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Comparing southern Yunnan (China) with Chiang Mai (Thailand)

August 31, 2010

During a trip to China I ended up in the southern district Xishuangbanna of the Yunnan province. This district, and its capital ‘Jing Hong’ is launched as ‘little Thailand’, aiming at attracting Chinese tourists to experience tropical climate and Thai culture. ‘Xishuang’ is supposed to mean ‘12’, and ‘ban na’ in northern Thai would mean ‘rice houses’. Yes, indeed the local minority speaks a Thai language related to northern Thai, a language spoken in Chiang Mai! When I tried to speak with a lady at a ‘Thai’ restaurant south of  the Mekong river, I realised they use words in common with central Thai like ‘mai’ (wood),  ‘nam’ (liquid) and ‘phak’ (vegetable), but their words for greetings were totally different from central Thai (‘sawasdee krap’), and so was the their word for rice (‘kao’ in central Thai). The touristic concrete architecture is Thai-inspired, but there are old houses with Thai style too, and there are buddhist monks.

If the current hypotheses are true, the Thai population of Thailand emanate from the Shan states in Burma which emanate from southern Yunnan. It is therefore most interesting to explore the Xishuangbanna culture and language, although I am a mere amateur.

For a gardener, the biggest attractions are the downtown ‘Xishuangbanna Tropical Flowers and Plants Garden’ (run by the ‘Yunnan Intitute of Tropical Crops’) and the ‘Xishuanbanna Tropical Botanical Garden’ (run by the Chinese Academy of Sciences), situated ca 50 km NE of the district capital. The downtown tropical garden is very neatly managed, and there are plenty of labels with scientific names and descriptions in Chinese. A conspicuous character is the meadow of the South American Arachis pintoi, a very successful feature. I had colleagues from the institute helping me with translations and explanations, but I guess a western tourist would be pretty lost without a Chinese-speaking guide. During my four days here I have only seen one more westerner.

The downtown garden is a great attraction, with plenty of fruit trees, ornamentals and clever design. The hotel within the garden has a villa which is really very nice for Chinese standards, three stars I guess. The hotel belonging to the other botanical garden outside town is pretty mouldy and worn, and therefore expensive (ca 580 Yuan or 3000 Baht a room), but if you just need a bed, wireless internet and beer, well then this is a good place! I am sure one could spend a week here and still keep learning new plant species. The garden is VAST, and there is a ‘rain forest’ section where some plants have been labeled with scientific names. To my great surprise, most Chiang Mai species can be found here. One can admire teak (Tectona grandis), Butea monosperma, Trevesia palmata, Tetrameles nudiflora, pick fresh rambutan (Nephelium lappaceum) and eat pomelo (Citrus maxima), delicious mango (Mangifera indica) and Piper sarmentosum. The surrounding forests have been forced to yield to rubber trees (Hevea brasiliensis from South America), which is why the tropical Chinese forest trees are rare. I have the impression that the climate here is wetter than in Chiang Mai, more resembling Bangkok. This conclusion is based on the locals’ assurance they have only ‘two seasons’, a dry and a wet which begins with heavy rains in March. The prolific rubber trees and the poor-looking pomegranates confirm this conclusion.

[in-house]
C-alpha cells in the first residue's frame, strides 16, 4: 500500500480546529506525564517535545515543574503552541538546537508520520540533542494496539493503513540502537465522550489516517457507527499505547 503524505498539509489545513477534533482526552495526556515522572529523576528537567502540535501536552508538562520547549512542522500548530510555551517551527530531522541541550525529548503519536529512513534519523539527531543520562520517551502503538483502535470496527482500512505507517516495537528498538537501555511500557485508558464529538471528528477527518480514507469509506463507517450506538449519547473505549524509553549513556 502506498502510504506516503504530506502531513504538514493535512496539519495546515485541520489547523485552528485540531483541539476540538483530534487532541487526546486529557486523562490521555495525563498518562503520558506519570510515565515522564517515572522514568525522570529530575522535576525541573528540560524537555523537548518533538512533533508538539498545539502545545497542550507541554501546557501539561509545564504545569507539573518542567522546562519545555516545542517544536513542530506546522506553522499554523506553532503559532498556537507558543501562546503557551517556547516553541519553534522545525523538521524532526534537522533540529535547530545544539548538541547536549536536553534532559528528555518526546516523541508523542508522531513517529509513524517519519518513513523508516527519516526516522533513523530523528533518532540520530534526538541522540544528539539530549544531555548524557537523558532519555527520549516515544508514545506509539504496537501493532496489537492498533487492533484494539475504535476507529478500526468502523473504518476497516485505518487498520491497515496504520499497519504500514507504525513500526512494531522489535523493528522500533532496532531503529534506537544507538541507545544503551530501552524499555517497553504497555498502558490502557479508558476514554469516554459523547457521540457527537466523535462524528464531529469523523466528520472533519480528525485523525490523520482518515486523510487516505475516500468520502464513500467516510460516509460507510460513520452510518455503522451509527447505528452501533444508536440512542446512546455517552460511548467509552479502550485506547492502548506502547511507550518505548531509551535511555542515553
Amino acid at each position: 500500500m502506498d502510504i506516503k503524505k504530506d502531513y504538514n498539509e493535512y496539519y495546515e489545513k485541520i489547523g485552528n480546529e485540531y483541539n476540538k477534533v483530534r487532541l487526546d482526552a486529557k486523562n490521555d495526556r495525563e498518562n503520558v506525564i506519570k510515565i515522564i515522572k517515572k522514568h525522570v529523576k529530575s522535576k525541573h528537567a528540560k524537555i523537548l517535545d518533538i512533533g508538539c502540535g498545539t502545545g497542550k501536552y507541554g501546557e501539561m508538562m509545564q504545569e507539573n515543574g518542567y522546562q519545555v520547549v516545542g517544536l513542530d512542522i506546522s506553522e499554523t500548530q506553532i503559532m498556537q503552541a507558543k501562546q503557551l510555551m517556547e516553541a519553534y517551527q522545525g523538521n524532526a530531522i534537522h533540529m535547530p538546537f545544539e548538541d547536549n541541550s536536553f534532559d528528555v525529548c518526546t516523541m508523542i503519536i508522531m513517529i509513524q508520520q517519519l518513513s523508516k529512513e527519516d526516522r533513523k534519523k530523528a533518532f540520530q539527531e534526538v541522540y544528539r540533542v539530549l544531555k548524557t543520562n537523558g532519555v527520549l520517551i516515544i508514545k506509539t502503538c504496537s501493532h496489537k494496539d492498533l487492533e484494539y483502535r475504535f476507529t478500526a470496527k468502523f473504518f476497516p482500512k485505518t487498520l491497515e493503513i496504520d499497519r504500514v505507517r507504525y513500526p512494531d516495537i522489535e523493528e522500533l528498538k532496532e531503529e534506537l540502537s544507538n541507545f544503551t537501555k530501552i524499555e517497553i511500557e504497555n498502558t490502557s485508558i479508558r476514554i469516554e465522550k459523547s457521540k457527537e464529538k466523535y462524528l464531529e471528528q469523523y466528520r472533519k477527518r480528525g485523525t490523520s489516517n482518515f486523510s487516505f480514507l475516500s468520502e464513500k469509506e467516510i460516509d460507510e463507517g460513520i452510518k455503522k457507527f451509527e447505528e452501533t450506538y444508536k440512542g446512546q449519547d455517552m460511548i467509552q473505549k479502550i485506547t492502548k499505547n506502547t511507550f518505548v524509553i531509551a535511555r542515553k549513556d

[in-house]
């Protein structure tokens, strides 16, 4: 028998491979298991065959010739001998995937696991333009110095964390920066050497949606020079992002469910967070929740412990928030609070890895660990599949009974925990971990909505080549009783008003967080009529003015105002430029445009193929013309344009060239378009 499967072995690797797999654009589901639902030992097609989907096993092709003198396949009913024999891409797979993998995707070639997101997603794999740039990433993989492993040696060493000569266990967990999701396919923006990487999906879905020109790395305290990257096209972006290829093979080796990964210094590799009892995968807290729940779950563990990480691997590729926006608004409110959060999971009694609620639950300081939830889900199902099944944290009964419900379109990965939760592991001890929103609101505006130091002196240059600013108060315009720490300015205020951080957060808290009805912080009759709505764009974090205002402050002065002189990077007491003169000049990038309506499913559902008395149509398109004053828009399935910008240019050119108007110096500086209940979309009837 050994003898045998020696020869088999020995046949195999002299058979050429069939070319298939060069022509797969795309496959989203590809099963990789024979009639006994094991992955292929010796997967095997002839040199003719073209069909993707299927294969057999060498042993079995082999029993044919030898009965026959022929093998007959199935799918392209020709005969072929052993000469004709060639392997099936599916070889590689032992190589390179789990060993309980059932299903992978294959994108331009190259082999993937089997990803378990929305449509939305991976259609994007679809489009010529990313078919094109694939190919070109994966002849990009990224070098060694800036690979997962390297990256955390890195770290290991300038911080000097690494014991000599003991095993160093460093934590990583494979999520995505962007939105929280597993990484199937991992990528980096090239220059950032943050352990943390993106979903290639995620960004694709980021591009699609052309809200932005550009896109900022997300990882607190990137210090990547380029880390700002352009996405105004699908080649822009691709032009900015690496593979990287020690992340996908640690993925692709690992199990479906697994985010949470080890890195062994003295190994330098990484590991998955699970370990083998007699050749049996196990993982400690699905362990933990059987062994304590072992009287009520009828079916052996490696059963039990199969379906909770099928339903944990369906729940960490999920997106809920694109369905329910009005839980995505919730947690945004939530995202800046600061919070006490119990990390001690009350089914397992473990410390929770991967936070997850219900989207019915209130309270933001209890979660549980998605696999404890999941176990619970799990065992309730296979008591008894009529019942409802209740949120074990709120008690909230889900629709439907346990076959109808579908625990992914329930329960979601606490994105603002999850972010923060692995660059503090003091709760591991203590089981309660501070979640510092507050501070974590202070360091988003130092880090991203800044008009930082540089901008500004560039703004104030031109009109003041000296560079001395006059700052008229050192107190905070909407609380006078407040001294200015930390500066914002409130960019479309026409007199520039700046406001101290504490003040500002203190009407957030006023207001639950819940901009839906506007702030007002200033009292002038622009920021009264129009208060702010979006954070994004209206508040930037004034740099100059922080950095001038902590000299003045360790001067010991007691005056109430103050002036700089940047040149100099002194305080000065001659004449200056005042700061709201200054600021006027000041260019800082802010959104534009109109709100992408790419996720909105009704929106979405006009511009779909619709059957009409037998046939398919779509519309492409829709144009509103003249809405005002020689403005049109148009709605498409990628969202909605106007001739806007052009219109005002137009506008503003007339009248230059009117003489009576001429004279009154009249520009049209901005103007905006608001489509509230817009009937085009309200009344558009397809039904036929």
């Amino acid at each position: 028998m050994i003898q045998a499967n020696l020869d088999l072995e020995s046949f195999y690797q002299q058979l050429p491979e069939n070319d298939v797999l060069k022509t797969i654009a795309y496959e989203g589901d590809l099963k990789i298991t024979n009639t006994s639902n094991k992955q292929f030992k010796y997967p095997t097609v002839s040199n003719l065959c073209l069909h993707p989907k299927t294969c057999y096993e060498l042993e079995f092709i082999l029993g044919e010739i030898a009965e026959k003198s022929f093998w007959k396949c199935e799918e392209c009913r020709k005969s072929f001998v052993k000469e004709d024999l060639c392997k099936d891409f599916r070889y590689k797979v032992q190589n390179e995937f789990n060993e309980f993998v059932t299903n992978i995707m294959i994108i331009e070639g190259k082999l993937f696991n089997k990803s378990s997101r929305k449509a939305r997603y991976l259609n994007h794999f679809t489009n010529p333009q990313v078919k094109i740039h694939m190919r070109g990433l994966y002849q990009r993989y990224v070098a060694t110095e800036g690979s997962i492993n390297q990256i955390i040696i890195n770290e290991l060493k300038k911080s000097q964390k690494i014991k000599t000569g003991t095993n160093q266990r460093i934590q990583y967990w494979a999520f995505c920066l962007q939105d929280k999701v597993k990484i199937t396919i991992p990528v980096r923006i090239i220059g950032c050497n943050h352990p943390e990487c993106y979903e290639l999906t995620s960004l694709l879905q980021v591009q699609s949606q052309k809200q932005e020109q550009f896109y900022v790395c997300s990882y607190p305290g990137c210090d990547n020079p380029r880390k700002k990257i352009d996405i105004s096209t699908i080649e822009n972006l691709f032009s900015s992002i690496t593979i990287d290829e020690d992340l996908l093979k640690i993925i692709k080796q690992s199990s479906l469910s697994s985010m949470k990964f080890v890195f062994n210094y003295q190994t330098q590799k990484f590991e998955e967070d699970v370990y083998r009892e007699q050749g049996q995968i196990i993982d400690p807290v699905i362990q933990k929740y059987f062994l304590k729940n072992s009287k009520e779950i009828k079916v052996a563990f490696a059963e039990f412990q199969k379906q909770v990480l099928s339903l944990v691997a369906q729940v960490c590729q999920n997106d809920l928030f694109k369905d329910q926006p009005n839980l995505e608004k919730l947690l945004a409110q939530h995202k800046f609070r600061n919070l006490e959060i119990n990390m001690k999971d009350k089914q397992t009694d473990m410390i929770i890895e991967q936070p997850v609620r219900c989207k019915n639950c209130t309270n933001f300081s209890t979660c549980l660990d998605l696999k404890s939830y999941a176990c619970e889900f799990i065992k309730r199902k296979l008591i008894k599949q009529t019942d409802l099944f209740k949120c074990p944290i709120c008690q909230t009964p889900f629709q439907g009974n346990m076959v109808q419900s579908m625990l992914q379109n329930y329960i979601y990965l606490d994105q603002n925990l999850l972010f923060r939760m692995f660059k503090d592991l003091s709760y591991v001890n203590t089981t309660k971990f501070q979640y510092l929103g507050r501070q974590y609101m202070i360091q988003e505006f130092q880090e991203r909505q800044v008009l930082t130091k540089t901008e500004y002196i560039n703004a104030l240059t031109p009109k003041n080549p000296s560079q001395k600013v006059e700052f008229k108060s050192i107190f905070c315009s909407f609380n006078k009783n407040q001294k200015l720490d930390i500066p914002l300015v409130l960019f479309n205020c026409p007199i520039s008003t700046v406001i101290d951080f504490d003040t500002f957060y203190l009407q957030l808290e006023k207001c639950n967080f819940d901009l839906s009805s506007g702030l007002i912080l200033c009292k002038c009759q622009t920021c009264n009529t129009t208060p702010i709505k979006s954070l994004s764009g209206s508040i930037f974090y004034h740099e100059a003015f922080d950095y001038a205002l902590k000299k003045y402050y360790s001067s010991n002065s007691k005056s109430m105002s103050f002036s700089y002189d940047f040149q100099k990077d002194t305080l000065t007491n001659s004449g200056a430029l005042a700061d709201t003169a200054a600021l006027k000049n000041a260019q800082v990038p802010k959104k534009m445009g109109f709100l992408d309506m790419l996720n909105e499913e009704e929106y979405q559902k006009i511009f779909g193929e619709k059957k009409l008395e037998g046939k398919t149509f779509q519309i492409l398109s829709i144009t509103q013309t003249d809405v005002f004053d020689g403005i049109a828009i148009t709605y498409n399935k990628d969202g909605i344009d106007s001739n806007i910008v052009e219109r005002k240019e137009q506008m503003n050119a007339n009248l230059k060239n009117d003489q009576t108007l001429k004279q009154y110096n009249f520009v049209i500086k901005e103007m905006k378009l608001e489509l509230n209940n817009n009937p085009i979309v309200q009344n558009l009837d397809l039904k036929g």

Unfortunately the red shirts’ riots in Bangkok in 2009 and 2010 scared off so many tourists that the flight between Chiang Mai and Kunming is temporarily cancelled, but one can still fly via Bangkok. The trip between the Yunnanese capital Kunming and ‘Jing Hong’ in the tropical south takes about ten hours by car. Chinese driving (fast, honking, reckless, right side) is very different from Thai driving (slow, quiet, careless, left side), which is why a local driver is recommended. An appealing option would be to take the car from Chiang Mai via Burma to Xishuangbanna. I guess it would take the same amount of time as driving from Kunming.

The local food is most interesting, and I can suggest the ‘Chop Chang Dieu’ restaurant opposite to the downtown garden. At one dinner they served Laminaria-like sea algae, eggplant with haricots verts, pig’s feet, noodles and tender beef, taro stalks and chili, omelette, Lactarius volemus mushrooms, chicken chopped into pieces, little deep-fried Mekong fish tasting like potato chips, chicken feet and red onion, lotus root in oil, ‘wild vegetable’ (most Asian scientists do not know the scientific names, and in this case I failed to identify it), Phlebopus portentosus boletes with sweet peppers, Schizophyllum commune mushrooms and spiny, fresh Polyscias (Araliaceae) which taste like ginseng. China has many different beers, and I can strongly recommend ‘Kingstar’ with the green text (not red), which tastes like the delicious Finnish rye dessert ‘Memma’ and ‘Bancong River’ which is a local beer with water from the Mekong. China is so much more than Shanghai, Beijing and Hong-Kong. Strangers line up with you to have pictures taken with a real ‘farang’, making you feel like a monkey with clothes, but it is fun to satisfy giggling teenagers.  China is a shooting star where culture, science and business flourish. Behold this: 5% overhead costs at university (42% in Sweden), legal home-made spirits (illegal in Sweden), taxfree property (Sweden taxes everything) and a rapidly growing economy.

Eric Danell

The ‘Dai Villa’ in the ‘Xishuanbanna Tropical Flower and Plants Garden’ is comfortable and enables instant access to the beautiful garden.

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